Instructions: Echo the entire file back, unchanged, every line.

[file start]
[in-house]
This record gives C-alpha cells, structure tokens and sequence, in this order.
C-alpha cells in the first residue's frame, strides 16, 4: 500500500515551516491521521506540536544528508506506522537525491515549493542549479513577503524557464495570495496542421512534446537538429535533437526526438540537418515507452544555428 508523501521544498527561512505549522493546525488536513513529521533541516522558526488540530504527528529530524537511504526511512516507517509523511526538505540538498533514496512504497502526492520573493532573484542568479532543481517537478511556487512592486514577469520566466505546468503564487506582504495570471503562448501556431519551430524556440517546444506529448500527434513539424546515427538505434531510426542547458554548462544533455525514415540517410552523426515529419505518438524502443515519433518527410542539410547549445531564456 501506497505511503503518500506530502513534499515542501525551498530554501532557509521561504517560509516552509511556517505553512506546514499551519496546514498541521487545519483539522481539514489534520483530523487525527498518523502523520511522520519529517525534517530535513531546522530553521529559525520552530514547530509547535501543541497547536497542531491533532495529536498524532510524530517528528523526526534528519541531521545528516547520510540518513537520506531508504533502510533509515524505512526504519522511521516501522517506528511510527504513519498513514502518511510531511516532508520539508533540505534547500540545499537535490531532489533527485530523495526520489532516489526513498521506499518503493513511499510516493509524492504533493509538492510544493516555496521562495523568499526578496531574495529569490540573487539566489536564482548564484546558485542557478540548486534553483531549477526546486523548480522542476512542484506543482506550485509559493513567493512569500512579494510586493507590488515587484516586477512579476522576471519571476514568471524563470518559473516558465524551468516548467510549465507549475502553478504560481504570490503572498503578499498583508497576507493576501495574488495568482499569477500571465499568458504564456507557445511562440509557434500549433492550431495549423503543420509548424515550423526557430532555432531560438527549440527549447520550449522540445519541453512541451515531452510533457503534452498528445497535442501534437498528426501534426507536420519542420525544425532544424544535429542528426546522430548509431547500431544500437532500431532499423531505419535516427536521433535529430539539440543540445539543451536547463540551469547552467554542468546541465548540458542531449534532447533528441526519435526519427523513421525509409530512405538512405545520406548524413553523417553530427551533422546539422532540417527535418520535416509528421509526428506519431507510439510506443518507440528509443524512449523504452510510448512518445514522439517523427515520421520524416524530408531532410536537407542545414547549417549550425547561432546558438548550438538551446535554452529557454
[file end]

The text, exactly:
[in-house]
This record gives C-alpha cells, structure tokens and sequence, in this order.
C-alpha cells in the first residue's frame, strides 16, 4: 500500500515551516491521521506540536544528508506506522537525491515549493542549479513577503524557464495570495496542421512534446537538429535533437526526438540537418515507452544555428 508523501521544498527561512505549522493546525488536513513529521533541516522558526488540530504527528529530524537511504526511512516507517509523511526538505540538498533514496512504497502526492520573493532573484542568479532543481517537478511556487512592486514577469520566466505546468503564487506582504495570471503562448501556431519551430524556440517546444506529448500527434513539424546515427538505434531510426542547458554548462544533455525514415540517410552523426515529419505518438524502443515519433518527410542539410547549445531564456 501506497505511503503518500506530502513534499515542501525551498530554501532557509521561504517560509516552509511556517505553512506546514499551519496546514498541521487545519483539522481539514489534520483530523487525527498518523502523520511522520519529517525534517530535513531546522530553521529559525520552530514547530509547535501543541497547536497542531491533532495529536498524532510524530517528528523526526534528519541531521545528516547520510540518513537520506531508504533502510533509515524505512526504519522511521516501522517506528511510527504513519498513514502518511510531511516532508520539508533540505534547500540545499537535490531532489533527485530523495526520489532516489526513498521506499518503493513511499510516493509524492504533493509538492510544493516555496521562495523568499526578496531574495529569490540573487539566489536564482548564484546558485542557478540548486534553483531549477526546486523548480522542476512542484506543482506550485509559493513567493512569500512579494510586493507590488515587484516586477512579476522576471519571476514568471524563470518559473516558465524551468516548467510549465507549475502553478504560481504570490503572498503578499498583508497576507493576501495574488495568482499569477500571465499568458504564456507557445511562440509557434500549433492550431495549423503543420509548424515550423526557430532555432531560438527549440527549447520550449522540445519541453512541451515531452510533457503534452498528445497535442501534437498528426501534426507536420519542420525544425532544424544535429542528426546522430548509431547500431544500437532500431532499423531505419535516427536521433535529430539539440543540445539543451536547463540551469547552467554542468546541465548540458542531449534532447533528441526519435526519427523513421525509409530512405538512405545520406548524413553523417553530427551533422546539422532540417527535418520535416509528421509526428506519431507510439510506443518507440528509443524512449523504452510510448512518445514522439517523427515520421520524416524530408531532410536537407542545414547549417549550425547561432546558438548550438538551446535554452529557454